Following the disaster, the Eastland was salvaged and sold to the United States Navy. After restorations and modifications the Eastland was designated as a gunboat and renamed the USS Wilmette. She was used primarily as a training vessel on the Great Lakes, and was scrapped following World War II.
[I love these old river scene pictures as insight into the industries that used to line the river.]

If you are a more sensitive reader, you may want to stop reading now.




I worked for Bell Labs, which was part of AT&T just as Western Electric was, so I have heard stories of the ship capsizing before it cleared the dock. The story I heard is that many of the passengers went to the dock side to wave bye-bye to friends or just to watch the ship leave for the excursion. But I have learned it actually rolled away from the dock, not towards it. The animation below is from this timeline, and it indicates the staff had plenty of evidence that something was wrong and that they should have probably aborted the trip. (And people wonder why I have never taken a cruise ship trip.)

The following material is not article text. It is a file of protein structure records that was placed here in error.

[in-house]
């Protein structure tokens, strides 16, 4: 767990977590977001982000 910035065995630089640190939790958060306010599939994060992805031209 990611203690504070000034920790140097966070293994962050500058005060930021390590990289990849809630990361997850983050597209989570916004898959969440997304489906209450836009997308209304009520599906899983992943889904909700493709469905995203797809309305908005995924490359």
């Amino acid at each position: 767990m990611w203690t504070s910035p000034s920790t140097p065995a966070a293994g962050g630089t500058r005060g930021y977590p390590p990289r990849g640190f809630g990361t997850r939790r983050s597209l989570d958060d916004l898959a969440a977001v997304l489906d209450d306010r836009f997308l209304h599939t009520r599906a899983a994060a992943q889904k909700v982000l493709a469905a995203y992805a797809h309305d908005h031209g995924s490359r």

EDHS

Court decisions blamed improperly weighted ballast tanks for the disaster. But adding 14-15 tons on top of the boat raised the center of gravity and reduced the effect of ballast tanks. (Tribune) It was a slender steamer built for speed. And some of the wood decks had been replaced with concrete. (WTTW)
As the crowded ship began listing back and forth from port to starboard, many thought it was a joke. But when the boat listed over so far that the people began to slide across the floor, panic began. Not only did most passengers not recognize the impending disaster, the master of the Eastland, Captain Harry Pedersen, failed to evacuate the ship. He sounded the alarm, but only after it was too late.